It occurs to me that some people may be wondering why I wear my makeup in the manner that I do. I do not usually explain these details to others, but I feel that it may actually help someone who could be wrestling with limiting ideas of veiling.
What is veiling? Why do it? And, is the head the only part of the body that can/should be veiled? While all of these questions will have to be answered by each individual for their own needs, I can give a few examples based from my own experience.
Women of color, such as myself, are often seen wearing very bright and/or metallic colors of eye-shadow in media and daily life. It could be an aesthetic choice, and as such would be perfectly acceptable, because grown persons may wear whatever they feel comfortable in, as evidenced by the many people who go about their lives doing just that.
But there are other reasons to have a strikingly made-up face. Aesthetics aside, one may choose to apply color to their eyelids as a way of veiling the eyes.
I usually wear a silver eye-shadow, because, when charged with the task, it easily reflects away those things that I am not interested in “seeing”. I wear it because it ensures that when I am interacting with the public, I do not “see” too much. This veiling of the eyes is paramount for me and my ability to stay in the present moment (and out of other people’s heads) in those cases when I have to deal with the public.
Even when dealing with the public is only done via technology, this technique is proven effective. Potentially speaking to a hundred people via the internet is no different than speaking to a hundred people face to face for me, energetically speaking. In order to protect myself from unwanted energy exchanges, and to protect my audience from being probed without consent, I veil my eyes.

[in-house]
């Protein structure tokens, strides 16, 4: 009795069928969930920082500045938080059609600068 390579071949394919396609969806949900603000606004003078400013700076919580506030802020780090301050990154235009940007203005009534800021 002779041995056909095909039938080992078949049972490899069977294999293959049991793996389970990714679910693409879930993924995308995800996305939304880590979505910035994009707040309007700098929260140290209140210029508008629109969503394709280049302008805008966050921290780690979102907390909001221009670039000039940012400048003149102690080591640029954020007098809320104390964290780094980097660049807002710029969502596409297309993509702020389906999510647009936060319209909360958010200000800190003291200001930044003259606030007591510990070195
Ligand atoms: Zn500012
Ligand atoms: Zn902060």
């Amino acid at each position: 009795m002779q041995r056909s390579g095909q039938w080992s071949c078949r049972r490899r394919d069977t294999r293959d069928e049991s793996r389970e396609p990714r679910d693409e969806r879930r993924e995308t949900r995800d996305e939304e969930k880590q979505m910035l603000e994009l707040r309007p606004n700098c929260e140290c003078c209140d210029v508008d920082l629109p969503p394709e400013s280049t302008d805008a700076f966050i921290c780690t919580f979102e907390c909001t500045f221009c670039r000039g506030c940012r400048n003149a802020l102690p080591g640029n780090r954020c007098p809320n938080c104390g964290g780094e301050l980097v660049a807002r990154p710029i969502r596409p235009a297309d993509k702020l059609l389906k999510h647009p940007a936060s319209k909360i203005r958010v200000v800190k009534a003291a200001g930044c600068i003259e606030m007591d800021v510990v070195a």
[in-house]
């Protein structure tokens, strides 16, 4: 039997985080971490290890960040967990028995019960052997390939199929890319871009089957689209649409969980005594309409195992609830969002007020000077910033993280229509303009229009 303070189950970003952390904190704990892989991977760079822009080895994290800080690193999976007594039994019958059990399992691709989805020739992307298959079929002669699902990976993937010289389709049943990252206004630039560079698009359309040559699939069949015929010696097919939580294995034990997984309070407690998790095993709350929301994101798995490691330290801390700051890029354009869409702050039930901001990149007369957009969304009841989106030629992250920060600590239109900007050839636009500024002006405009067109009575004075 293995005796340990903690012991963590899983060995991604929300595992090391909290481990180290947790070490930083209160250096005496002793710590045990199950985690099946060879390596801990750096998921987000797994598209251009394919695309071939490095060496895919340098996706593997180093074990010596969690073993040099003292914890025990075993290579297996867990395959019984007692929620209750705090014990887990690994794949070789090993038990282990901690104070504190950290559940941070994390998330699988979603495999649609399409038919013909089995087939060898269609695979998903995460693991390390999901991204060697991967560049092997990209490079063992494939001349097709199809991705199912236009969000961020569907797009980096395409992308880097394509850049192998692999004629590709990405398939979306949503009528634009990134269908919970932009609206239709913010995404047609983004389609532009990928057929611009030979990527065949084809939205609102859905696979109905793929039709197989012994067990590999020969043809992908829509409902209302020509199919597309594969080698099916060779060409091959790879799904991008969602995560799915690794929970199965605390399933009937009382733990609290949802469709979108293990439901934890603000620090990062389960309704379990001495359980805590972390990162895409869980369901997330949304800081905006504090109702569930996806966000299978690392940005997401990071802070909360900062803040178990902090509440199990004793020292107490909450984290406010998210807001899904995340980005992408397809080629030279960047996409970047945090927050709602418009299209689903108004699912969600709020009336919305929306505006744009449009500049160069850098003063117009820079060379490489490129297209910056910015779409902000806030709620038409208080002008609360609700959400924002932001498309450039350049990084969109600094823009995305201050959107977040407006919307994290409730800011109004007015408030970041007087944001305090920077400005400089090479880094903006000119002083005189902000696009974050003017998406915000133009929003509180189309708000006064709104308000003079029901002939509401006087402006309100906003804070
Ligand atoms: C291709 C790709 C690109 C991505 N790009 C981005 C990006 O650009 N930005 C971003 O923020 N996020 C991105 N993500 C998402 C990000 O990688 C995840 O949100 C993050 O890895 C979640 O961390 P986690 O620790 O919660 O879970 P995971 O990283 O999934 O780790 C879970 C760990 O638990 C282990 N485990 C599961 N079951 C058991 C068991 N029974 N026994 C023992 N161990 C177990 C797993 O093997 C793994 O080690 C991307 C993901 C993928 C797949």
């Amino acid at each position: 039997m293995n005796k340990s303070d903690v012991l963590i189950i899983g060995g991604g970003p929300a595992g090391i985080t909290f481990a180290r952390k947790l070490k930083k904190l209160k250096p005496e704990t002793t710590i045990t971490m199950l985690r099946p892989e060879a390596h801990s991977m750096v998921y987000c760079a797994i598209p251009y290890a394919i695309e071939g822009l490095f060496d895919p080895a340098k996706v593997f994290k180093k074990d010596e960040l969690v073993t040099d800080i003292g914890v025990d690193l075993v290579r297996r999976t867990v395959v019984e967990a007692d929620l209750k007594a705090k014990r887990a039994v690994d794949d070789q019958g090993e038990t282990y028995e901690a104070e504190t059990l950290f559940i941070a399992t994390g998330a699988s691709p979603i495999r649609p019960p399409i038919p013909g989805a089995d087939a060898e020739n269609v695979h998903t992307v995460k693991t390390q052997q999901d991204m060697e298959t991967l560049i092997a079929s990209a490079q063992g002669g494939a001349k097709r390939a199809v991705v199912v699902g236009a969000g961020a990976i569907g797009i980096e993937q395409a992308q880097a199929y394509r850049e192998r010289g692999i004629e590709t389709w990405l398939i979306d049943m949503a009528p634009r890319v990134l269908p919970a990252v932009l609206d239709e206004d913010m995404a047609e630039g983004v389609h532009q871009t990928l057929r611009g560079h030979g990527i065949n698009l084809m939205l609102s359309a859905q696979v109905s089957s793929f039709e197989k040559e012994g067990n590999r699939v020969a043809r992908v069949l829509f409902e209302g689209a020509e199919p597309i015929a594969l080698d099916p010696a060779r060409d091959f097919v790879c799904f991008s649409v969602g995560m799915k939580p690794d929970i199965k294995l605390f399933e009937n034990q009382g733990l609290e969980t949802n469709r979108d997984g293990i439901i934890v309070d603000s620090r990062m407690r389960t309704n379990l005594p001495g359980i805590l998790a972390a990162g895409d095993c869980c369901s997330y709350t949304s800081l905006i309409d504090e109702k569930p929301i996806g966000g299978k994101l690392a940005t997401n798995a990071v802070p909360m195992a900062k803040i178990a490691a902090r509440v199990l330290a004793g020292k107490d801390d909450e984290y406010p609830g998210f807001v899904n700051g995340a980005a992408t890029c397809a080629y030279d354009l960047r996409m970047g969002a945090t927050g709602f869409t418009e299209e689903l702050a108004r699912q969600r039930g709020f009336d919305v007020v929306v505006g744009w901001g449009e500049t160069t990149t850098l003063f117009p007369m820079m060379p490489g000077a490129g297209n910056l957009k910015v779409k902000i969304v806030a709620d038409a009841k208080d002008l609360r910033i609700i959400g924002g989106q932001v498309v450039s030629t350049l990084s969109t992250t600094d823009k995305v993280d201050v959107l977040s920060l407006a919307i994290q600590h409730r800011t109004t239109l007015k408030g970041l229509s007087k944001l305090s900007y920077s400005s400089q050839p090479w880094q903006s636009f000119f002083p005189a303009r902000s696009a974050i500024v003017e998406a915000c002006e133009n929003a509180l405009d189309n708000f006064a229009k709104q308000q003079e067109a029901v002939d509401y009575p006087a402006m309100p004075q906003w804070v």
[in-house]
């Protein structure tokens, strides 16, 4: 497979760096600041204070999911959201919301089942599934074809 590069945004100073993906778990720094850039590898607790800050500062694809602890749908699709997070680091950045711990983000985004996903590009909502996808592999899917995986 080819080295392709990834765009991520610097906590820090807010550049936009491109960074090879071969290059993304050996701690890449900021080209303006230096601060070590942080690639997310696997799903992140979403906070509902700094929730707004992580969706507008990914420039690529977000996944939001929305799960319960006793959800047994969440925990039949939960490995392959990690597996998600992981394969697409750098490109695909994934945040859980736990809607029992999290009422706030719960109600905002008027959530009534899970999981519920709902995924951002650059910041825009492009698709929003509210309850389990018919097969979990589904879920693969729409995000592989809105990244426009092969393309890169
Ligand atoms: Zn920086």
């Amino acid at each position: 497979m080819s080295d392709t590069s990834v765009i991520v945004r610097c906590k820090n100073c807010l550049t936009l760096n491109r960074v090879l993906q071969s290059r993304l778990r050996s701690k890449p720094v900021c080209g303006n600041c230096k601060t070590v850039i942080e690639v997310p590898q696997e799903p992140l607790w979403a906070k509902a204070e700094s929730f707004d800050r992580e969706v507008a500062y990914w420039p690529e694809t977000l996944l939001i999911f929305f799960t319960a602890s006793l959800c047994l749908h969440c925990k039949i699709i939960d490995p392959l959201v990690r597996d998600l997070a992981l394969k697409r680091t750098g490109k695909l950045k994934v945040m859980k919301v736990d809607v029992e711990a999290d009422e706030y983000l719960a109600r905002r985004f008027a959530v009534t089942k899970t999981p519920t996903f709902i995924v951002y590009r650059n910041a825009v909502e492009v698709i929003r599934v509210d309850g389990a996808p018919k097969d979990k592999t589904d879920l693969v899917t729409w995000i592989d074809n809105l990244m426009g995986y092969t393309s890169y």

The eyes are but one example of cosmetic veiling however, and there are some others which I do partake in, for other energetic and ritual reasons, and I’ll give a couple more examples.
I try to keep my nails Apollon’s preferred color for me, which is bright, glossy red. I don’t always, because the upkeep is tremendous for a woman living a country lifestyle, yet I do notice the differences in how much energy I am expending on daily activities when my nails aren’t painted, as opposed to when they are.
When they are painted, I simply have more energy to spare after a long day, and am less cranky and particular about my personal space. Also, it bears mentioning that the red gloss is the last layer, which may cover an anointing oil, or small Runic or Greek Alphabet characters drawn onto the nails before the base-coat of clear polish. Depending on what my tasks are for the week (I try to keep it looking neat and it usually lasts about a week before I have to remove it and start over), I can tailor my energetic output to maximize my efforts, or to minimize my losses. I also paint my toe-nails, for similar reasons.
Covering my face in foundation helps me to construct a mask for myself– one which may assist in the vanishing of ego during the initial stages of particular types of Work. I find that preparing before the mirror triggers the process, and as I see myself disappearing under the mask, so too do I relinquish control of those part of my body that Apollon wishes to affect.
When I no longer recognize myself in the mirror, I can more readily forget myself, and then become what is needed for the time being.
This is also a great way to add a little (or a lot, depending upon the scope of your aesthetic desires) theatrical beauty to formalized ritual. I personally wouldn’t engage in this dressing activity for everyday prayer or ritual simply because it is a tedious process, but occasionally, Apollon does desire to see me looking a certain fabulous way when addressing Him before His shrine. And I do it please Him, as well as myself.
So, to recap, aesthetics are a valid enough reason to apply a dramatic look, but they are not the only reasons why one may choose to do so. If you feel inclined to experiment with make-up for in or out of a ritual context, do so without any apology, because it is not for anyone other than yourself, or your Gods and spirits to understand. Donning the veil, in all the many ways that exist, is a beautiful expression of religious devotion, and should be respected in its many varied forms.